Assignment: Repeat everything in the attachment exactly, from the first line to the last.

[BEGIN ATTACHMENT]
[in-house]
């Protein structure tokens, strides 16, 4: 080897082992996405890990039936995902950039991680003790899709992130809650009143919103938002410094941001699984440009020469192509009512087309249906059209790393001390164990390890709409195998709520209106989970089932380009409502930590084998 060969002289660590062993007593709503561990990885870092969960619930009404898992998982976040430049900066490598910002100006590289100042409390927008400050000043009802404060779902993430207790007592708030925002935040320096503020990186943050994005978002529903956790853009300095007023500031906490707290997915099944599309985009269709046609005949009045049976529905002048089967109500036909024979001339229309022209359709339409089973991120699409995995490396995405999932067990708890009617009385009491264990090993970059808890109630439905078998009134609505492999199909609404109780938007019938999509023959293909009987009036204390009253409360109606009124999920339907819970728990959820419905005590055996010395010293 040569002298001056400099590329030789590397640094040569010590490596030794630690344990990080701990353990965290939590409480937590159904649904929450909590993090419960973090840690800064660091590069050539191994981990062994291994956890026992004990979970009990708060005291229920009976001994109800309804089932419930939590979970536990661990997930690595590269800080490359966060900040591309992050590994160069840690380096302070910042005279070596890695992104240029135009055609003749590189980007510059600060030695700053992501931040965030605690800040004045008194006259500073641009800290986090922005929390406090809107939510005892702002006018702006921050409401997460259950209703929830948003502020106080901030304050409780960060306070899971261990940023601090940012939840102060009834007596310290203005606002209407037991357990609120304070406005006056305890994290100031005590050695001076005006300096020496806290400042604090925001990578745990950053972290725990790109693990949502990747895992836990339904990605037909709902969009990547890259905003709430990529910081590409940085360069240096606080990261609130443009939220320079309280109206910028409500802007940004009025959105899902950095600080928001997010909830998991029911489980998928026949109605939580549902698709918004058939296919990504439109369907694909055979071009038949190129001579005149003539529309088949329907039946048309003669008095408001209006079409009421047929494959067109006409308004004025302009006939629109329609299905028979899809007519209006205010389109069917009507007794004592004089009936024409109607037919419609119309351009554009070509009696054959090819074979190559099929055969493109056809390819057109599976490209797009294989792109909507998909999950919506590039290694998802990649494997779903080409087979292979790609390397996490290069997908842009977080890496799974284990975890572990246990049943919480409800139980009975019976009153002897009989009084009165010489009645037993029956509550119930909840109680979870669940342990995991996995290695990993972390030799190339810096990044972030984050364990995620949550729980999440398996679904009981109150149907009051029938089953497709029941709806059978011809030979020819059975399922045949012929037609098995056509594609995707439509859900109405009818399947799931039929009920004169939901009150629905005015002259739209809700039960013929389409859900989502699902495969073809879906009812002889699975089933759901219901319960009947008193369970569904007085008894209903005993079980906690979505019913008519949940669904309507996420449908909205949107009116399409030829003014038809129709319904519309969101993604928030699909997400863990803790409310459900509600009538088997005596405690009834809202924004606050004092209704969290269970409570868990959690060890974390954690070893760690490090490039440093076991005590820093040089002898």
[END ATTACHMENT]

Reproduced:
[in-house]
């Protein structure tokens, strides 16, 4: 080897082992996405890990039936995902950039991680003790899709992130809650009143919103938002410094941001699984440009020469192509009512087309249906059209790393001390164990390890709409195998709520209106989970089932380009409502930590084998 060969002289660590062993007593709503561990990885870092969960619930009404898992998982976040430049900066490598910002100006590289100042409390927008400050000043009802404060779902993430207790007592708030925002935040320096503020990186943050994005978002529903956790853009300095007023500031906490707290997915099944599309985009269709046609005949009045049976529905002048089967109500036909024979001339229309022209359709339409089973991120699409995995490396995405999932067990708890009617009385009491264990090993970059808890109630439905078998009134609505492999199909609404109780938007019938999509023959293909009987009036204390009253409360109606009124999920339907819970728990959820419905005590055996010395010293 040569002298001056400099590329030789590397640094040569010590490596030794630690344990990080701990353990965290939590409480937590159904649904929450909590993090419960973090840690800064660091590069050539191994981990062994291994956890026992004990979970009990708060005291229920009976001994109800309804089932419930939590979970536990661990997930690595590269800080490359966060900040591309992050590994160069840690380096302070910042005279070596890695992104240029135009055609003749590189980007510059600060030695700053992501931040965030605690800040004045008194006259500073641009800290986090922005929390406090809107939510005892702002006018702006921050409401997460259950209703929830948003502020106080901030304050409780960060306070899971261990940023601090940012939840102060009834007596310290203005606002209407037991357990609120304070406005006056305890994290100031005590050695001076005006300096020496806290400042604090925001990578745990950053972290725990790109693990949502990747895992836990339904990605037909709902969009990547890259905003709430990529910081590409940085360069240096606080990261609130443009939220320079309280109206910028409500802007940004009025959105899902950095600080928001997010909830998991029911489980998928026949109605939580549902698709918004058939296919990504439109369907694909055979071009038949190129001579005149003539529309088949329907039946048309003669008095408001209006079409009421047929494959067109006409308004004025302009006939629109329609299905028979899809007519209006205010389109069917009507007794004592004089009936024409109607037919419609119309351009554009070509009696054959090819074979190559099929055969493109056809390819057109599976490209797009294989792109909507998909999950919506590039290694998802990649494997779903080409087979292979790609390397996490290069997908842009977080890496799974284990975890572990246990049943919480409800139980009975019976009153002897009989009084009165010489009645037993029956509550119930909840109680979870669940342990995991996995290695990993972390030799190339810096990044972030984050364990995620949550729980999440398996679904009981109150149907009051029938089953497709029941709806059978011809030979020819059975399922045949012929037609098995056509594609995707439509859900109405009818399947799931039929009920004169939901009150629905005015002259739209809700039960013929389409859900989502699902495969073809879906009812002889699975089933759901219901319960009947008193369970569904007085008894209903005993079980906690979505019913008519949940669904309507996420449908909205949107009116399409030829003014038809129709319904519309969101993604928030699909997400863990803790409310459900509600009538088997005596405690009834809202924004606050004092209704969290269970409570868990959690060890974390954690070893760690490090490039440093076991005590820093040089002898």